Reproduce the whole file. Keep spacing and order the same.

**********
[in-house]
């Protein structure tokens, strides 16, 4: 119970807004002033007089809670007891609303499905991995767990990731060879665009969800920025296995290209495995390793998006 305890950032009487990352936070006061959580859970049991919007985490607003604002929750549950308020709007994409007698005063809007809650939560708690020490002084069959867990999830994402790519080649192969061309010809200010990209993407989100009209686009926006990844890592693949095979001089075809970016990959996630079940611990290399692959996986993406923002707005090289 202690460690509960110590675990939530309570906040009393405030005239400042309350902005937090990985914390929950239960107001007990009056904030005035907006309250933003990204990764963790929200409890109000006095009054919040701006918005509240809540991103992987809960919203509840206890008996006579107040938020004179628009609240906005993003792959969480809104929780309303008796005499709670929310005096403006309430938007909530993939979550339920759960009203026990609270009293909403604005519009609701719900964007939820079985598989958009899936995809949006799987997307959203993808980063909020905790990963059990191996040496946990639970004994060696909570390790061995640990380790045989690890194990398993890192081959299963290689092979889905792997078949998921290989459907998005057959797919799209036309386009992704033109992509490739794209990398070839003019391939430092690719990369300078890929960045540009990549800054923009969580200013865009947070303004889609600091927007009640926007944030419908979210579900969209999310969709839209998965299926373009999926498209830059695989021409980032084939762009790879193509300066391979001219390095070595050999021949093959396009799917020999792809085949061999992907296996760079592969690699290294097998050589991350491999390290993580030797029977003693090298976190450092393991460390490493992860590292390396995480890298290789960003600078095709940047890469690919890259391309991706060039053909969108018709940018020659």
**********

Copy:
[in-house]
């Protein structure tokens, strides 16, 4: 119970807004002033007089809670007891609303499905991995767990990731060879665009969800920025296995290209495995390793998006 305890950032009487990352936070006061959580859970049991919007985490607003604002929750549950308020709007994409007698005063809007809650939560708690020490002084069959867990999830994402790519080649192969061309010809200010990209993407989100009209686009926006990844890592693949095979001089075809970016990959996630079940611990290399692959996986993406923002707005090289 202690460690509960110590675990939530309570906040009393405030005239400042309350902005937090990985914390929950239960107001007990009056904030005035907006309250933003990204990764963790929200409890109000006095009054919040701006918005509240809540991103992987809960919203509840206890008996006579107040938020004179628009609240906005993003792959969480809104929780309303008796005499709670929310005096403006309430938007909530993939979550339920759960009203026990609270009293909403604005519009609701719900964007939820079985598989958009899936995809949006799987997307959203993808980063909020905790990963059990191996040496946990639970004994060696909570390790061995640990380790045989690890194990398993890192081959299963290689092979889905792997078949998921290989459907998005057959797919799209036309386009992704033109992509490739794209990398070839003019391939430092690719990369300078890929960045540009990549800054923009969580200013865009947070303004889609600091927007009640926007944030419908979210579900969209999310969709839209998965299926373009999926498209830059695989021409980032084939762009790879193509300066391979001219390095070595050999021949093959396009799917020999792809085949061999992907296996760079592969690699290294097998050589991350491999390290993580030797029977003693090298976190450092393991460390490493992860590292390396995480890298290789960003600078095709940047890469690919890259391309991706060039053909969108018709940018020659």